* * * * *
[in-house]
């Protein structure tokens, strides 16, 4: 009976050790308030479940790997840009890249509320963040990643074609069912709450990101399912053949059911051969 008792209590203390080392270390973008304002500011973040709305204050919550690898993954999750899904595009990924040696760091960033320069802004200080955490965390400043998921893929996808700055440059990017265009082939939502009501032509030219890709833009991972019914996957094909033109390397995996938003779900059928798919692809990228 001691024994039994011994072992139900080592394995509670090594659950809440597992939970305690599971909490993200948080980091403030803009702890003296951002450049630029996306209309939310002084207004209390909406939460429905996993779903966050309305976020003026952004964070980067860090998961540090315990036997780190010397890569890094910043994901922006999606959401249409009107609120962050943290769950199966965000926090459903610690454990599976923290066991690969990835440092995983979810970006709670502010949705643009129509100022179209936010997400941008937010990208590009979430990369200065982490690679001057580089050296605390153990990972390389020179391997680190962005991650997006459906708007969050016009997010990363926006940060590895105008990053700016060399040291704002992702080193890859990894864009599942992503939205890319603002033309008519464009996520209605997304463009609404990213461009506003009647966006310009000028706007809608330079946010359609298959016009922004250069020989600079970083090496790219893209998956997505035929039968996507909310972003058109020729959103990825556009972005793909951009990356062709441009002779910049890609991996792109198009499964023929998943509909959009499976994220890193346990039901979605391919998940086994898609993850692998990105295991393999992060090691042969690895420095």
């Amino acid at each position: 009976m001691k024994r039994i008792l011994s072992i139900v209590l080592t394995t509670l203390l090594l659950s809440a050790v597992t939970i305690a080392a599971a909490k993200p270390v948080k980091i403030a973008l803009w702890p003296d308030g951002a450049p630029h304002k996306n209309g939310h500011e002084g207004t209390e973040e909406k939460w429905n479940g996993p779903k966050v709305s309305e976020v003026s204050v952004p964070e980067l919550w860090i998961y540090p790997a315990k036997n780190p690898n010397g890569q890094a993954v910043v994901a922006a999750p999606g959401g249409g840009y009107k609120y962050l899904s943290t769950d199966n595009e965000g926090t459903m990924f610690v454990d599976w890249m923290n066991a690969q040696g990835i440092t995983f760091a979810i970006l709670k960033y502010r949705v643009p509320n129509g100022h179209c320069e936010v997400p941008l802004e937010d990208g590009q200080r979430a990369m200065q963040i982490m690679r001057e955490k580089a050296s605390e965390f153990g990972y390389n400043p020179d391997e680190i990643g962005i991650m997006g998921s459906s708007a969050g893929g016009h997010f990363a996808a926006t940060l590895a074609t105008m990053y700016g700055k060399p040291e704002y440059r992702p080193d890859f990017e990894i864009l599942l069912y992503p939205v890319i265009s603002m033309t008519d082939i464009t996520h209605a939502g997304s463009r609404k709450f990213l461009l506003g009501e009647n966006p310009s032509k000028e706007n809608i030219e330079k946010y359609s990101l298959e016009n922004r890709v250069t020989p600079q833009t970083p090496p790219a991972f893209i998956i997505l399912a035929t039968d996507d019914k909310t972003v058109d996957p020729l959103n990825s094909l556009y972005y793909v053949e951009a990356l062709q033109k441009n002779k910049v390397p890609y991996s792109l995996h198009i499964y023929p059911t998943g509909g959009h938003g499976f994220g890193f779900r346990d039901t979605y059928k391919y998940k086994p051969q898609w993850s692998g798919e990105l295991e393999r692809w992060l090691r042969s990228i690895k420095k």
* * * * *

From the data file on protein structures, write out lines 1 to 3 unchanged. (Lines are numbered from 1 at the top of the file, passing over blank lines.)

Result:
[in-house]
């Protein structure tokens, strides 16, 4: 009976050790308030479940790997840009890249509320963040990643074609069912709450990101399912053949059911051969 008792209590203390080392270390973008304002500011973040709305204050919550690898993954999750899904595009990924040696760091960033320069802004200080955490965390400043998921893929996808700055440059990017265009082939939502009501032509030219890709833009991972019914996957094909033109390397995996938003779900059928798919692809990228 001691024994039994011994072992139900080592394995509670090594659950809440597992939970305690599971909490993200948080980091403030803009702890003296951002450049630029996306209309939310002084207004209390909406939460429905996993779903966050309305976020003026952004964070980067860090998961540090315990036997780190010397890569890094910043994901922006999606959401249409009107609120962050943290769950199966965000926090459903610690454990599976923290066991690969990835440092995983979810970006709670502010949705643009129509100022179209936010997400941008937010990208590009979430990369200065982490690679001057580089050296605390153990990972390389020179391997680190962005991650997006459906708007969050016009997010990363926006940060590895105008990053700016060399040291704002992702080193890859990894864009599942992503939205890319603002033309008519464009996520209605997304463009609404990213461009506003009647966006310009000028706007809608330079946010359609298959016009922004250069020989600079970083090496790219893209998956997505035929039968996507909310972003058109020729959103990825556009972005793909951009990356062709441009002779910049890609991996792109198009499964023929998943509909959009499976994220890193346990039901979605391919998940086994898609993850692998990105295991393999992060090691042969690895420095």
């Amino acid at each position: 009976m001691k024994r039994i008792l011994s072992i139900v209590l080592t394995t509670l203390l090594l659950s809440a050790v597992t939970i305690a080392a599971a909490k993200p270390v948080k980091i403030a973008l803009w702890p003296d308030g951002a450049p630029h304002k996306n209309g939310h500011e002084g207004t209390e973040e909406k939460w429905n479940g996993p779903k966050v709305s309305e976020v003026s204050v952004p964070e980067l919550w860090i998961y540090p790997a315990k036997n780190p690898n010397g890569q890094a993954v910043v994901a922006a999750p999606g959401g249409g840009y009107k609120y962050l899904s943290t769950d199966n595009e965000g926090t459903m990924f610690v454990d599976w890249m923290n066991a690969q040696g990835i440092t995983f760091a979810i970006l709670k960033y502010r949705v643009p509320n129509g100022h179209c320069e936010v997400p941008l802004e937010d990208g590009q200080r979430a990369m200065q963040i982490m690679r001057e955490k580089a050296s605390e965390f153990g990972y390389n400043p020179d391997e680190i990643g962005i991650m997006g998921s459906s708007a969050g893929g016009h997010f990363a996808a926006t940060l590895a074609t105008m990053y700016g700055k060399p040291e704002y440059r992702p080193d890859f990017e990894i864009l599942l069912y992503p939205v890319i265009s603002m033309t008519d082939i464009t996520h209605a939502g997304s463009r609404k709450f990213l461009l506003g009501e009647n966006p310009s032509k000028e706007n809608i030219e330079k946010y359609s990101l298959e016009n922004r890709v250069t020989p600079q833009t970083p090496p790219a991972f893209i998956i997505l399912a035929t039968d996507d019914k909310t972003v058109d996957p020729l959103n990825s094909l556009y972005y793909v053949e951009a990356l062709q033109k441009n002779k910049v390397p890609y991996s792109l995996h198009i499964y023929p059911t998943g509909g959009h938003g499976f994220g890193f779900r346990d039901t979605y059928k391919y998940k086994p051969q898609w993850s692998g798919e990105l295991e393999r692809w992060l090691r042969s990228i690895k420095k």